You think you know a place, perhaps after a few decades of acquaintance. But maybe you never do, especially when that place is Bearden. Many of us drive through it more than once a week, buy our groceries or liquor or prescriptions there. It's a place with a lot of parking lots, inviting us to leave our cars there for half an hour or more, to visit any of several chain stores and local shops, on first glance like a lot of the rest of Kingston Pike except maybe on a smaller, denser scale.
When hearing we were working on a whole book about Bearden, some of our supporters made fun of us. “Bearden? Seriously?”
As I hope we prove with the Knoxville History Project's latest book, Historic Bearden: The 200-Year Story of Knoxville's Fourth Creek Valley, this place has a fascinating story, perhaps unlike that of any other community in the world. And you can still see remnants of its old personae if you know where to look.
Within this area of less than 10 square miles was once the city's first airport; the second major mental institution established in Tennessee; a big brick factory; the most prolific rose plantation in the Southeast; Knoxville's biggest-ever hat factory; the area's first 18-hole golf course; and one of the first train stations in East Tennessee.
It was a rare sort of community that had both farms and an electric streetcar. Perhaps it's the only place in America where police could catch a chicken thief making his getaway on the trolley.
But for about 40 years, Bearden was also part of the combined Dixie and Lee Highways, national routes that carried motorists from Washington to New Orleans, and from Chicago to Miami. For many drivers, Bearden was a handy halfway point, a place to stop for the evening. The Knoxville area's largest concentration of tourist camps, motor courts, and ultimately motels was right here, along this flat part of Kingston Pike.
Other amenities, legal and illegal, from barbecue joints and service stations to slot machines and bootleggers, became part of Bearden's diverse economy. Some sandwich places, like the old Wayside Inn and the White Dot Cafe, became nightclubs after dark, with live jazz and dancing, sometimes until dawn. Just outside of city limits (from 1917 to 1962, that line was at Carr Street), it was easy to get away with all sorts of things. For the Flapper generation, Bearden was a fun place.
Often overlooked is the fact that Bearden, part of suburban West Knoxville, had a substantial and vigorous African American community. Most of Homberg Place was known as the Brickyard community, home of scores of workers at Scott's Brickyard; Wallace Chapel AME Zion Church is today its only remnant. Its children walked across the golf course to the all-Black Lyons View School.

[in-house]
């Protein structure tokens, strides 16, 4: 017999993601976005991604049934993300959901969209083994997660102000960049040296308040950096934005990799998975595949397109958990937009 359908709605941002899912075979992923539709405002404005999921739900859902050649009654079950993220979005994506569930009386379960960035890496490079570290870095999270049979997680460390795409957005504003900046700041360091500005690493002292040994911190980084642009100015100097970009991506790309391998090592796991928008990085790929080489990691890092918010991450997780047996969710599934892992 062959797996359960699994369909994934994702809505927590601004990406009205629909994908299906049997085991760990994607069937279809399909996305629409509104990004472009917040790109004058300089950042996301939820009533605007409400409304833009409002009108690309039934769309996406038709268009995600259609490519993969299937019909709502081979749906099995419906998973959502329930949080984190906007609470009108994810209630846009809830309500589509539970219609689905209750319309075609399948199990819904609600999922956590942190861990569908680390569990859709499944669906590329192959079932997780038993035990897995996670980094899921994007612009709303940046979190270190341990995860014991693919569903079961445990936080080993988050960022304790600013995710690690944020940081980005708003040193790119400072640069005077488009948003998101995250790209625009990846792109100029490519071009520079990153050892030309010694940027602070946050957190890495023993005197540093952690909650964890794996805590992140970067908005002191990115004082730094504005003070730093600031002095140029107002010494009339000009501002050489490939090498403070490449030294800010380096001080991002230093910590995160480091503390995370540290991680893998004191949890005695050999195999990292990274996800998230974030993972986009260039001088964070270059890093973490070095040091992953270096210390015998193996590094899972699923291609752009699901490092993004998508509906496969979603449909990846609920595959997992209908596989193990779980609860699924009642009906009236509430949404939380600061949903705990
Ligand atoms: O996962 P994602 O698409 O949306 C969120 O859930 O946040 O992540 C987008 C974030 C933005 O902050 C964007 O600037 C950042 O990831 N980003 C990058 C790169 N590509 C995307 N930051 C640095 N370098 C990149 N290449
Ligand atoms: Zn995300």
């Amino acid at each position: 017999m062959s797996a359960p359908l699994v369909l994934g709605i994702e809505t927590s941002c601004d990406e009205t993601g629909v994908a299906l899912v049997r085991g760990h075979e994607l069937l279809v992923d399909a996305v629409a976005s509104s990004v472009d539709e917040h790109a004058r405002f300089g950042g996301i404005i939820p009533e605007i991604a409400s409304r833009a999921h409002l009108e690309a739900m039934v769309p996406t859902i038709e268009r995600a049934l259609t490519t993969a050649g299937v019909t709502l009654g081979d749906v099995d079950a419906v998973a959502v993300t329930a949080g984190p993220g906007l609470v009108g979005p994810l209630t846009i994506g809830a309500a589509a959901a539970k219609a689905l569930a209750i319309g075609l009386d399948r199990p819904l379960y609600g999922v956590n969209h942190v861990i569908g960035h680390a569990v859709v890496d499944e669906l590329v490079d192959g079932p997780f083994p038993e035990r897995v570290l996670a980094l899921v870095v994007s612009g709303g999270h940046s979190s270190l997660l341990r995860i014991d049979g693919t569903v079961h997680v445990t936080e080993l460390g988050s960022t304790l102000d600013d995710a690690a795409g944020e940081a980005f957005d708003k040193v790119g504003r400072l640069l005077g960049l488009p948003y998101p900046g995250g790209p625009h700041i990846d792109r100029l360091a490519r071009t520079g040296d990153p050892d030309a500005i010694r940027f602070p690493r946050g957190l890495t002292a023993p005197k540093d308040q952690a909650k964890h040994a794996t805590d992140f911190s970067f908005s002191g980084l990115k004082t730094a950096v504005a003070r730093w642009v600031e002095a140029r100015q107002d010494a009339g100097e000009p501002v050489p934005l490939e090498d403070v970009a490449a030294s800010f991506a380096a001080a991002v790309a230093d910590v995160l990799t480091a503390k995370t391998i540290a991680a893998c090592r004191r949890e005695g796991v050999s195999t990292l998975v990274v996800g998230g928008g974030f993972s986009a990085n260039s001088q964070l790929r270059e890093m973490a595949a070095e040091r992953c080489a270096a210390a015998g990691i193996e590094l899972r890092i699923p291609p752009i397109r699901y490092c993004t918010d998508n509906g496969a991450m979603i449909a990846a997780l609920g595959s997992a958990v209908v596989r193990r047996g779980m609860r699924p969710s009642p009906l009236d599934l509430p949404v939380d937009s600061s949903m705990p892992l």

Rivaling it in size was the Lyons View community, another African American neighborhood to the west of the golf course. It still exists today, as a remnant of the days in the 19th century when most of the people who lived along Lyons View were African Americans working small farms. Mount Pleasant Church remains, along with its interesting churchyard, with the graves of some who were born in slavery.
Several of those children went on to remarkable success: one as a New York editor, one as a prominent TV anchor woman in California's Bay Area, one as a soul singer—the charismatic Clifford Curry grew up right on Kingston Pike. For a few years, Curry fronted a Bearden rock 'n' roll band, the Fabulous Five—thereby creating, ca. 1957, Knoxville's first biracial band.
In more recent years, Bearden welcomed the dawn of Knoxville's dynamic cable-TV industry—and witnessed an unexpected bluegrass revival that seems more important in retrospect than it did then. Buddy's weekly shows are recalled as an important early venue for performers from Doyle Lawson to Ricky Skaggs, who became more famous later.
We learned that the old legend that Cormac McCarthy quietly wrote one of his most famous novels in a Bearden motel room is true.
At the Knoxville History Project, we research all parts of town for multiple projects. Our bestseller is our recent flagship book, Historic Knoxville: The Curious Visitor's Guide, which turns up essential stories about neighborhoods from Fountain City to Holston Hills to Vestal, as well as UT, Ijams, Happy Holler, downtown. But I confess a special connection to Bearden, where I've spent a lot of my life. All four of my grandparents lived there. During the Nixon administration, my bicycle paper route covered a remarkably various quarter of it.
I later worked as a night-shift fry cook at the Bearden Shoney's, producing several hundred cheeseburgers for Beardenites. By the time I was in college, convinced I was too cool for the mall, I did most of my Christmas shopping in Bearden, especially in Homberg Place: at homey but hip Draper Books; the old Gourmet's Market, when it was an exotic emporium of important delicacies; at the offbeat antique stores that are more interesting than most museums.
I came to believe I knew the place as well as I knew my grandmother. But during our three years of research, Bearden repeatedly surprised me. More than half the narrative concerns stories I'd never heard before. Maybe they'll surprise you, too. History can give you a fresh perspective on anything, especially where you live.
For more about the Knoxville History Project, and to order a copy of Historic Bearden, see KnoxvilleHistoryProject.org. Historic Bearden can also be found at Union Ave. Books downtown and at these Bearden stores: Bennett Galleries, Bobby Todd Antiques, Calloway's Lamp & Shade, Long’s Drugstore, Mayo Garden Centers, and Southern Market.